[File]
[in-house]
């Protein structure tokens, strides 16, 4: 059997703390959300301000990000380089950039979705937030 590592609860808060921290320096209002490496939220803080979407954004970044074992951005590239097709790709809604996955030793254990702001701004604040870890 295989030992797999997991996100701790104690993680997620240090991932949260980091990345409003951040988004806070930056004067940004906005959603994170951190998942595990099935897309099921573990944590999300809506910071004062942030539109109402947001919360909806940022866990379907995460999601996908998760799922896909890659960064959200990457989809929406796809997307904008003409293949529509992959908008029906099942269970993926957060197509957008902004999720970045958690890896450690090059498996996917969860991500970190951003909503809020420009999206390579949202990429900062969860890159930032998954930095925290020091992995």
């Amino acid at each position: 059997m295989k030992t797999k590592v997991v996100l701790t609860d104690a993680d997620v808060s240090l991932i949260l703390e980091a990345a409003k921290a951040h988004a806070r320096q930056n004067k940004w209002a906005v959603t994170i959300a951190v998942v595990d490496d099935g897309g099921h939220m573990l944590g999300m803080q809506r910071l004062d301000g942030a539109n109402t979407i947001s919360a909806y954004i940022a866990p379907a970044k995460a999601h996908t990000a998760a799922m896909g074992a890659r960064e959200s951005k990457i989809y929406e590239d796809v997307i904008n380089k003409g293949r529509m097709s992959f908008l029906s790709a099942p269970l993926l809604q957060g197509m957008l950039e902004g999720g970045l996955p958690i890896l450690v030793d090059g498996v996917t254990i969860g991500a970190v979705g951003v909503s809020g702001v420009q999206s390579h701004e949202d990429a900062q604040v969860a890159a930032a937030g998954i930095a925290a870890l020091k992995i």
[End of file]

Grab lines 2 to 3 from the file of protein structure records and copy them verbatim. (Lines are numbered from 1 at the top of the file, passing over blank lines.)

């Protein structure tokens, strides 16, 4: 059997703390959300301000990000380089950039979705937030 590592609860808060921290320096209002490496939220803080979407954004970044074992951005590239097709790709809604996955030793254990702001701004604040870890 295989030992797999997991996100701790104690993680997620240090991932949260980091990345409003951040988004806070930056004067940004906005959603994170951190998942595990099935897309099921573990944590999300809506910071004062942030539109109402947001919360909806940022866990379907995460999601996908998760799922896909890659960064959200990457989809929406796809997307904008003409293949529509992959908008029906099942269970993926957060197509957008902004999720970045958690890896450690090059498996996917969860991500970190951003909503809020420009999206390579949202990429900062969860890159930032998954930095925290020091992995």
């Amino acid at each position: 059997m295989k030992t797999k590592v997991v996100l701790t609860d104690a993680d997620v808060s240090l991932i949260l703390e980091a990345a409003k921290a951040h988004a806070r320096q930056n004067k940004w209002a906005v959603t994170i959300a951190v998942v595990d490496d099935g897309g099921h939220m573990l944590g999300m803080q809506r910071l004062d301000g942030a539109n109402t979407i947001s919360a909806y954004i940022a866990p379907a970044k995460a999601h996908t990000a998760a799922m896909g074992a890659r960064e959200s951005k990457i989809y929406e590239d796809v997307i904008n380089k003409g293949r529509m097709s992959f908008l029906s790709a099942p269970l993926l809604q957060g197509m957008l950039e902004g999720g970045l996955p958690i890896l450690v030793d090059g498996v996917t254990i969860g991500a970190v979705g951003v909503s809020g702001v420009q999206s390579h701004e949202d990429a900062q604040v969860a890159a930032a937030g998954i930095a925290a870890l020091k992995i």